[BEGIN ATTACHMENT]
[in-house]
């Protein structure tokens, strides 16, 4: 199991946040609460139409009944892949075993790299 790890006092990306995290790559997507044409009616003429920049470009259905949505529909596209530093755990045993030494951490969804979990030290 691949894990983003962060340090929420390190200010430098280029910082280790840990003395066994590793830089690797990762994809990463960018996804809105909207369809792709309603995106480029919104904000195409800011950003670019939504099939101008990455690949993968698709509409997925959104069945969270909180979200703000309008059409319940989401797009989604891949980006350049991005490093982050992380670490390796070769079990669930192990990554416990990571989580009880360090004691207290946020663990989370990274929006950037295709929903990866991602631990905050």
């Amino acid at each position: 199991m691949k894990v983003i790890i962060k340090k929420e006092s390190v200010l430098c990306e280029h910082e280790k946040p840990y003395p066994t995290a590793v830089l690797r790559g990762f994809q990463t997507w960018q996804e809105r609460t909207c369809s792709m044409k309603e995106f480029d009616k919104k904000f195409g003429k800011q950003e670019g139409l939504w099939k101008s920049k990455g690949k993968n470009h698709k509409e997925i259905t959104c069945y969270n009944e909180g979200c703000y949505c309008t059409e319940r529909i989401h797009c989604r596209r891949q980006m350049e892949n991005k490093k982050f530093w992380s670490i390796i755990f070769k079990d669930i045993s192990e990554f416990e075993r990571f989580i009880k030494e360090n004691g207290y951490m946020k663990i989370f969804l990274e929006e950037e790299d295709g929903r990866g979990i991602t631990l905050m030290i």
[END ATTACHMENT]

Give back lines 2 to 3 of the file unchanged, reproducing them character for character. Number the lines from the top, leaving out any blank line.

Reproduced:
């Protein structure tokens, strides 16, 4: 199991946040609460139409009944892949075993790299 790890006092990306995290790559997507044409009616003429920049470009259905949505529909596209530093755990045993030494951490969804979990030290 691949894990983003962060340090929420390190200010430098280029910082280790840990003395066994590793830089690797990762994809990463960018996804809105909207369809792709309603995106480029919104904000195409800011950003670019939504099939101008990455690949993968698709509409997925959104069945969270909180979200703000309008059409319940989401797009989604891949980006350049991005490093982050992380670490390796070769079990669930192990990554416990990571989580009880360090004691207290946020663990989370990274929006950037295709929903990866991602631990905050």
């Amino acid at each position: 199991m691949k894990v983003i790890i962060k340090k929420e006092s390190v200010l430098c990306e280029h910082e280790k946040p840990y003395p066994t995290a590793v830089l690797r790559g990762f994809q990463t997507w960018q996804e809105r609460t909207c369809s792709m044409k309603e995106f480029d009616k919104k904000f195409g003429k800011q950003e670019g139409l939504w099939k101008s920049k990455g690949k993968n470009h698709k509409e997925i259905t959104c069945y969270n009944e909180g979200c703000y949505c309008t059409e319940r529909i989401h797009c989604r596209r891949q980006m350049e892949n991005k490093k982050f530093w992380s670490i390796i755990f070769k079990d669930i045993s192990e990554f416990e075993r990571f989580i009880k030494e360090n004691g207290y951490m946020k663990i989370f969804l990274e929006e950037e790299d295709g929903r990866g979990i991602t631990l905050m030290i």